A Guest Post by Euthymia Kalogera
Dear all, we are about to celebrate the H24H project’s first anniversary. There is so much to remember and so difficult to express with words my feelings. So I went back in time with the help of technology of course, and there it is:
March 13, 2013
WELCOME TO CB22x, ‘THE ANCIENT GREEK HERO’
The project is live as of 5:00am EDT on March 13, 2013. You can find the first installment of CB22x, entitled Hour 0, under the Courseware tab above.
The textbooks for the project are now available here on the website, free of charge. They are located at the far right of the main navigation menu at the top of the page. Additionally, an update to the content was made shortly before launch. Please scroll down on this page to see a post about that update.
Once again, welcome to ‘The Ancient Greek Hero.’ We’re so glad you’re joining us!
Unique experiences: the videos, our professors’ enthusiasm, Claudia’s supportive presence, the readings, the discussions and… the QSs and the CRs with those horrible RED Xs we had to struggle with! We did learn slow reading in the end, didn’t we?
We were divided in Cohorts. I was a member of the Briseis Cohort in the beginning as were most of us, but then I was moved to the Cohort of the hero Pelops. The Briseis Cohort was the most lively though. I found a way to enter to it through a virtual “door” that Dominique, a fellow participant, left open in a general discussion topic. Fortunately during the course the borders disappeared and all the Cohorts united. If only this was possible in the real world!
We encouraged each other in the study of the ancient texts, we shared our thoughts, our feelings, life events, joys and sorrows… These are my memories in iambic meter as they were posted in the end of the CB22x:
The hora came and now it’s time, for me to say good-bye,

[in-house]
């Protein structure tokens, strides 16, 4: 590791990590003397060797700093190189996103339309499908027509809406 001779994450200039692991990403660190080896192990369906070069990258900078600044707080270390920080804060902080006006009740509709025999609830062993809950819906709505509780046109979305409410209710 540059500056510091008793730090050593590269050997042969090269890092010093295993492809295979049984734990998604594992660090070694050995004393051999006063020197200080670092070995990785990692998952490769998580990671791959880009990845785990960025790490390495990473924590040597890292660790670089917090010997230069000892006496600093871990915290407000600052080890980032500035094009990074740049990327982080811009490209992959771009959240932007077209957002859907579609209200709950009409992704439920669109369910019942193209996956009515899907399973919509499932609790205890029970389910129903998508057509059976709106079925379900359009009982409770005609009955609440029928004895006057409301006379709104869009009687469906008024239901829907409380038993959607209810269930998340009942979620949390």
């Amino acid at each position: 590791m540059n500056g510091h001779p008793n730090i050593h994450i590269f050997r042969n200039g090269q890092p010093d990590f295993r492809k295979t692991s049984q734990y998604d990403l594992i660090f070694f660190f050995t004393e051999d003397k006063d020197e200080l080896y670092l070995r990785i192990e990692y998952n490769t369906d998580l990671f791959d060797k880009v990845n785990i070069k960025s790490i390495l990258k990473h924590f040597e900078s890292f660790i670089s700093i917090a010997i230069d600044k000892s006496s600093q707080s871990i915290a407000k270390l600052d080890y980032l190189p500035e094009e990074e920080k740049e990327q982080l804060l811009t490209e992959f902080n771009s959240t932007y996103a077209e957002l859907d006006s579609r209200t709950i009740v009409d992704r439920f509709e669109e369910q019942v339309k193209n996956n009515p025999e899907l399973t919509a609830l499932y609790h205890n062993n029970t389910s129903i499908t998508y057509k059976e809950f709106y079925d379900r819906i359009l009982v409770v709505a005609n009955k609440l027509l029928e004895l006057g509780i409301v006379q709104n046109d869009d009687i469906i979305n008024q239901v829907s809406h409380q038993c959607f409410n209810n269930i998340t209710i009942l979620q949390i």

The journey was wonderful, the Captain was inspiring,
the whole crew were marvelous, I won’t ever forget them.
I took some notes and I want to share them with my classmates:
We met Homeric heroes, Achilles and Odysseus,
who taught us about heroism, its meaning and its price.
Bravery’s a choice, not a fate, intelligence and patience
are needed for a safe return, if someone lost his way.
The hurricane “Anonymous” troubled us at this point
and many posts were lost, ah me, without any sema.
The weather soon improved a lot, the journey continued:
A war’s a real tragedy, it separates people.
Revenge leads to a new revenge, it’s not an act of justice.
Oedipus taught us that a man is slave to his fate.
Spiritual vision is required to free him from these chains.
And who can harm a wise man, who’s not afraid to die?
The question is for Socrates, because he liked questions.
Slow reading is essential to understand each concept.
I think we mustn’t be afraid to read into the stories.
The ancient texts have power to change our way of thinking.
Fear won’t lead to heroism and full participation
is needed so the “audience” can share their feelings,
their inner thoughts, their attitudes, their fears and their pity.
This is the way to catharsis, which is a new beginning.
I have beautiful memories, which I will take with me,
as long as life’s journey will lead me to new harbors.
During the course Andreas died and so did Maurizio.
A little girl, Penelope, saw the daylight.
A hero-X founded a club to serve next generations.
We shared five months of knowledge, five months of our lives.
It’s been a privilege for me to be a hero-student
and many of you are near and dear, the distance doesn’t matter.
You have a place in my heart, a place in my prayers.
Farewell! I’m sure we ‘ll meet again, Eternity is ours,
in Leuke or in Paradise, where the Light reigns.
The good thing is that the course returned to life and light in Autumn and then with the Hour 25 and now we are about to celebrate its first anniversary thanks to the devotion and the heroic efforts of the staff and the TAs and the participation of its e-students of course. May it continue to unite people all over the world in the study of what is heroic, beautiful and poetic in human nature. May it teach people to avoid hubris and seek wisdom in life. May it lead the e-students from the 24th to the eternal hour.
your fellow e-classmate Euthymia
Euthymia Kalogera is a G.P. in the Health Center of Lygourio (Ancient Asklepeio), a small town (or a big village) located near the Ancient Theater of Epidaurus. She is interested in oral poetics because of her granny Tzanio, who introduced her to the world of Greek traditional folk poetry.